One of the most serious of all penetrating chest injures occurs when a bullet or a piece of shrapnel rips open a hole in the chest wall, entering the lung, causing it to collapse. The victim gasps for air, has extreme difficulty breathing and frothy blood often bubbles from the wound. This is the sucking chest wound, and if not recognized and treated promptly the victim will most certainly die before you eyes.

In this type of injury the chest cavity is no longer a sealed system and unrestricted air is allowed to rush through the wound in the chest wall and into the chest cavity during inhalation. This now-positive intrathoracic pressure system causes the lung on the affected side to collapse. Unless the hole in the chest wall is patched the lung is unable to re-expand.

The untreated collapsed lung results in lack of oxygen in the blood and rapidly leads to loss of consciousness and coma. More bad things begin to happen with the shifting of the great vessels to the opposite side of the injury. Moments later, things get even worse when this pressure kinks off the large blood vessels returning all of the body’s blood to the heart, resulting in decreased blood flow to the heart. After a few minutes the heart no longer pumps enough oxygenated blood and the body goes into irreversible shock and the victim dies. 

Forget your stethoscope and x-rays. This is a do or die situation.

Recognize and Treat
The term “sucking chest wound” comes from the audible motion of air into but not out of the pleural cavity and causing an eventual tension pneumothorax. 

Sucking chest wounds require an immediate occlusive dressing. Over the years there have been many suggested field expedient dressings such as aluminum foil, duct tape and cellophane and Vaseline gauze. In the real world it is probably most likely that when the moment arrives you will not have all your medical gear with you and a field expedient occlusive dressing will have to be improvised. 

Your ability to think and act quickly will save the victim’s life. One could use a zip lock sandwich bag, a large candy wrapper or a piece of a plastic trash bag. A credit or ID card would even work once taped into place. Actually, any air-tight material will work quite well. Make sure that the dressing extends at least 2 inches beyond the wound edges so that the dressing is not sucked back into the wound as negative intrathoracic pressure is restored.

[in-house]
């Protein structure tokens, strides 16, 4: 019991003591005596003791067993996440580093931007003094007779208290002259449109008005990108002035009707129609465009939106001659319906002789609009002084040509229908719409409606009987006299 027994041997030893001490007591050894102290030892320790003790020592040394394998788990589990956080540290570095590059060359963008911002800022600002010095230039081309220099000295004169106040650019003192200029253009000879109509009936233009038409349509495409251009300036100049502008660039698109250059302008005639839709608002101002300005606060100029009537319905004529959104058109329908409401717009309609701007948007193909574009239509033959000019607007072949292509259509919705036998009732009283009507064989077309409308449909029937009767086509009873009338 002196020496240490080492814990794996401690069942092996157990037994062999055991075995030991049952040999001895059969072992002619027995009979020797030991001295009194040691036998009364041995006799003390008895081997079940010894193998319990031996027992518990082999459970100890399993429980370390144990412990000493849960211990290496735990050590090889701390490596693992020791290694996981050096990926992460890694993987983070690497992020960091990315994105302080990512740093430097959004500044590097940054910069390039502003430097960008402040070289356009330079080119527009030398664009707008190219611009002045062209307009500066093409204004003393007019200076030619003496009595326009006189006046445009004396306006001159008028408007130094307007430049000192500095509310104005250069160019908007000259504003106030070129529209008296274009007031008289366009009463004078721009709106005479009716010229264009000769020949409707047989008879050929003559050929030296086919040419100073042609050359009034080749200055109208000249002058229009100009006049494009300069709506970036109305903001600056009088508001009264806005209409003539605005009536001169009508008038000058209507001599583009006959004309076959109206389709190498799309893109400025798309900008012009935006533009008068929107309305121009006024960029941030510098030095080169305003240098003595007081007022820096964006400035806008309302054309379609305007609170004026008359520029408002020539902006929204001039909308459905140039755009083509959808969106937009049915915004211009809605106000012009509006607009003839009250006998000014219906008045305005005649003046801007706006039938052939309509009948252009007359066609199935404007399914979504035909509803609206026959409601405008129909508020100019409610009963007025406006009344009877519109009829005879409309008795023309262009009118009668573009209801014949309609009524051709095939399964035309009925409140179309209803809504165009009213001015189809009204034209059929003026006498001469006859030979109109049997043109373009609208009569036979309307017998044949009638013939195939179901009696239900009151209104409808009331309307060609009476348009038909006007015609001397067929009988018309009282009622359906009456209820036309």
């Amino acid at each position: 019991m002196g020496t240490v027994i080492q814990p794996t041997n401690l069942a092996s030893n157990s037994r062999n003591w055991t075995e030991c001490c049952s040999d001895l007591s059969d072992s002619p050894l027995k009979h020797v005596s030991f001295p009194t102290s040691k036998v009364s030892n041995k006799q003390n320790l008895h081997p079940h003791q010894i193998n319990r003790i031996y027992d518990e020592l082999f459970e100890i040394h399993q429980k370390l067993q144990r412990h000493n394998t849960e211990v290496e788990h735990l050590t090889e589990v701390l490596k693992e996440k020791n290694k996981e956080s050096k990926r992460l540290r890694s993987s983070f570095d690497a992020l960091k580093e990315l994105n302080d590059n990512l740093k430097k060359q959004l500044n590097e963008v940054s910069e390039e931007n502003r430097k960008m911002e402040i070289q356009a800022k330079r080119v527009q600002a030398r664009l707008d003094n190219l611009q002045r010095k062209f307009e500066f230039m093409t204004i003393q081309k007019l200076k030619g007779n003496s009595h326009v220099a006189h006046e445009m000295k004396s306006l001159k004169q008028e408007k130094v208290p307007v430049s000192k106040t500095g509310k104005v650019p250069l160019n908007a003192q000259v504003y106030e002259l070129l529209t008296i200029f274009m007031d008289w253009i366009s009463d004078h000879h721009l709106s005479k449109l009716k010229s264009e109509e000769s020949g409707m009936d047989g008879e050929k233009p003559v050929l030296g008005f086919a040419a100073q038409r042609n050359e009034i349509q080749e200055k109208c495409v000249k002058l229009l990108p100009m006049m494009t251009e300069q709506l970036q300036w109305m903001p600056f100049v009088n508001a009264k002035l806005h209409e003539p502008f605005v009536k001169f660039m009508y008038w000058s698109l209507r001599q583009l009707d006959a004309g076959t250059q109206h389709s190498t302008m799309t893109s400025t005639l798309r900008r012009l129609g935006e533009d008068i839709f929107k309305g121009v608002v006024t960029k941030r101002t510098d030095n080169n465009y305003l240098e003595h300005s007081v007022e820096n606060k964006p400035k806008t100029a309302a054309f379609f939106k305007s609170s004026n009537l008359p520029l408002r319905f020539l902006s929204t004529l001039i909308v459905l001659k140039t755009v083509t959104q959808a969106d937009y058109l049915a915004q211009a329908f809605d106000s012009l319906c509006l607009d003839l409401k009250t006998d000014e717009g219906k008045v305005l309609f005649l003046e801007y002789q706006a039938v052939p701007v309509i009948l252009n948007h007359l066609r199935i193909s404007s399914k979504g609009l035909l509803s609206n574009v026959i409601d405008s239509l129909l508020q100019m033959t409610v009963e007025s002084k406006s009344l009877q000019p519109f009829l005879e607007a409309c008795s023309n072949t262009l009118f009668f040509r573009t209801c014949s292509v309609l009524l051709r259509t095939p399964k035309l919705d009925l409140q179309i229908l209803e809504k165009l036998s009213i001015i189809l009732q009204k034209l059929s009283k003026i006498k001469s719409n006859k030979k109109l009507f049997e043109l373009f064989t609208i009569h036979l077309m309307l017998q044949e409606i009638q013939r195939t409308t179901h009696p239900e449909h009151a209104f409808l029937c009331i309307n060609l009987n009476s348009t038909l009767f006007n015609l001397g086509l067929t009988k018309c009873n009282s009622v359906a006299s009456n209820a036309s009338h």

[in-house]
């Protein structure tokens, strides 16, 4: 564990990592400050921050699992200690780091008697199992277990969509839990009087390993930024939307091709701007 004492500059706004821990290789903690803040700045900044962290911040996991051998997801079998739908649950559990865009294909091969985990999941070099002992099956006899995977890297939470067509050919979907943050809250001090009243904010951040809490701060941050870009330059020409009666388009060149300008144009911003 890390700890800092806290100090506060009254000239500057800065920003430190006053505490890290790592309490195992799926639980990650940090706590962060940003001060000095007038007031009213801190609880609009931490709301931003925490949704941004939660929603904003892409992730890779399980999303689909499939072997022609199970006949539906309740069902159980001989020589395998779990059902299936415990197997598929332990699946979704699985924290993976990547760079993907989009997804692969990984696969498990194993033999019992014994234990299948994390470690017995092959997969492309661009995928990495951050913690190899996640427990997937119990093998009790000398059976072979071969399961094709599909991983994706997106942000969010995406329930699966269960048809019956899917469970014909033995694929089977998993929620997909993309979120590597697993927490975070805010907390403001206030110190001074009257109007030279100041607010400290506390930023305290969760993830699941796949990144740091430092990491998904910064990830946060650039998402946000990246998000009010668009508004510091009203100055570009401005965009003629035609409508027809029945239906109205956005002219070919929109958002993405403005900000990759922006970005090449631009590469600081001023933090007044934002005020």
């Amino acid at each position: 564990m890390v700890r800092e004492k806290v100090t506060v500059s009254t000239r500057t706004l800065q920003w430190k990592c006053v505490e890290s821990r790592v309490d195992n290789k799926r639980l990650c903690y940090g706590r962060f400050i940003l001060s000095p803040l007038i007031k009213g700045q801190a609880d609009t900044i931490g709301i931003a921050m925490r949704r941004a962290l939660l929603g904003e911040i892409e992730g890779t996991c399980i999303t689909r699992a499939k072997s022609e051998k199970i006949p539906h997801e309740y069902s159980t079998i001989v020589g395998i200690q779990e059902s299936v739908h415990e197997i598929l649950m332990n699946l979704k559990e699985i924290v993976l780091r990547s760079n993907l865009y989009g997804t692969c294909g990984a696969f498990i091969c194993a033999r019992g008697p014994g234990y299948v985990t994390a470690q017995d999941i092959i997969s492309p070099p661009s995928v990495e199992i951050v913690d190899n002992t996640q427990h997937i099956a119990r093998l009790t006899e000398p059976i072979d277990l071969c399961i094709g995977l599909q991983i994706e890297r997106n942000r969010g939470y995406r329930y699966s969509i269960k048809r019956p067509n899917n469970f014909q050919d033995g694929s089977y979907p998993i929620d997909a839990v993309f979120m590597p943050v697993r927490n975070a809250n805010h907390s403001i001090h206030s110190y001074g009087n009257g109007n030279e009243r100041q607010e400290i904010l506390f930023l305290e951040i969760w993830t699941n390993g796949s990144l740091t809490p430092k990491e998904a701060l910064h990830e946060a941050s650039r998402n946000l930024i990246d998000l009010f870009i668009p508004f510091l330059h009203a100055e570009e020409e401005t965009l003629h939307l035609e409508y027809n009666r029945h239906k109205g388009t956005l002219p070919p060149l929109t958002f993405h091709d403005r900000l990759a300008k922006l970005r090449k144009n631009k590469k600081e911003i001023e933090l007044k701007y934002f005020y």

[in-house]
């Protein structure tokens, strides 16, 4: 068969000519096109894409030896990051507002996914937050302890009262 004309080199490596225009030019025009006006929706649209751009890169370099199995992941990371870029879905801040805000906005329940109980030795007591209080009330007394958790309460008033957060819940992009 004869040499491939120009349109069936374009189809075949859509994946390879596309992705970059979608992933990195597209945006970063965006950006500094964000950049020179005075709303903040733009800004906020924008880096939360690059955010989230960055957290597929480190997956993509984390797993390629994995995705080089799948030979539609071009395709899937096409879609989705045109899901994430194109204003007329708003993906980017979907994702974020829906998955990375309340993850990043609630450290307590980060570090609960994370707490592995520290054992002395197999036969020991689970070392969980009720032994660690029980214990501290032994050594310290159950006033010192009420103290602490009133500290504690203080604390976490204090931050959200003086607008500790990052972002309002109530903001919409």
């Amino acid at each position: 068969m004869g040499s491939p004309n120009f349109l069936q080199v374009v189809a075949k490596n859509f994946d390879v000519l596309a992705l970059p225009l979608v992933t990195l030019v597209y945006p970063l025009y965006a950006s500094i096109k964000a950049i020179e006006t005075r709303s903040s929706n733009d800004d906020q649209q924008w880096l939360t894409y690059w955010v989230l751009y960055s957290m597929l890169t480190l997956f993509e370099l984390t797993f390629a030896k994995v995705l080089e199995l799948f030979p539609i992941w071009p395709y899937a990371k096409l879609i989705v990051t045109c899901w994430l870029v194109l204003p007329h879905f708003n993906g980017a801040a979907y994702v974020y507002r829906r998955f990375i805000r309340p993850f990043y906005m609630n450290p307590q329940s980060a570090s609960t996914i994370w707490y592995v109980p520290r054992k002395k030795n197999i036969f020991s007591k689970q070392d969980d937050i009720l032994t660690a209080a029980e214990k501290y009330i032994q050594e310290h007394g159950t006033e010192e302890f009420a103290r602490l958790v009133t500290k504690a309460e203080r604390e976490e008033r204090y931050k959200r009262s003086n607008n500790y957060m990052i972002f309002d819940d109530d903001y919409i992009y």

A last resort would be the use of the palm of your own hand. There remains controversy or whether one must leave one side open or a 3 sided chest seal to allow air to escape, which in theory sounds great, but in reality it may not be achievable in the field. 

Even with these interventions it is possible for the victim to develop a tension pneumothorax which will need to be released. A needle is inserted into the pleural space to relieve the pressure and allow the lung to reinflate. This is another life-threatening emergency.

More advanced occlusive dressing such as the Asherman Chest Seal have become the standard in many tactical medics’ armamentarium as a rapid and effective method. 

Taking Action
Begin by clearly exposing the wound and prepare the area for an occlusive dressing. If possible have an assistant with a gloved hand cover the wound while you prepare or improvise the dressing. If there is no assistant and the victim is conscious, place the victim’s hand over the wound. It sounds silly but every second counts!

Finally, cover the wound with an Asherman Chest Seal or your improvised occlusive dressing. Intubation may be required at this point, even if the patient is conscious, especially if the victim’s condition deteriorates. To more fully re-inflate the lung a chest tube will need to be placed at the hospital.

Remember, trauma is a surgical disease and it is fixed in the operating room. Advanced medical care and immediate extraction and evacuation to a Level One Trauma Center is strongly advised.

Chest Seal From A U.S. Navy SEAL:
The ACS (Asherman Chest Seal) is manufactured by RUSCH, a leader in the development and manufacture of high quality disposable medical devices for anesthesiology and respiratory care. It was invented by a former U.S. Navy SEAL.

The ACS is a sterile occlusive dressing for treating open pneumothorax and preventing tension pneumothroax in chest injuries as a result of a stab, gunshot wounds and other penetrating chest trauma. The unique one-way valve is designed to let air and blood escape while preventing re-entry. Battlefield proven, it has become standard issue for the U.S. Army, U.S. Navy and the British Army, and many U.S. Law Enforcement tactical team medics.

Using the ACS
• Don your latex or nitrile gloves
• Open the pre-packaged seal
• Use the 4X4 or other means to wipe away sweat, blood or body fluids
• Peel off the protective paper liner, exposing the adhesive
• Place the chest seal over the wound

As in any injury, the area surround­­­­ing the wound may be wet from perspiration, blood or body fluids and the adhesive backing may not be sufficient to hold the dressing in place despite wiping of the area before application. I recommend reinforcing the dressing edges with additional adhesive or silk tape to secure the dressing in place. 

Asherman Chest Seal Features
• Unique circular design
• Pressure-sensitive adhesive, assuring seal
• Automatically vents sucking chest wounds
• Translucent design allows monitoring of chest wound
• Package includes a gauze 4X4 pad to dry the wound before application
• Ample 5.5-inch diameter dressing size Easy-open package

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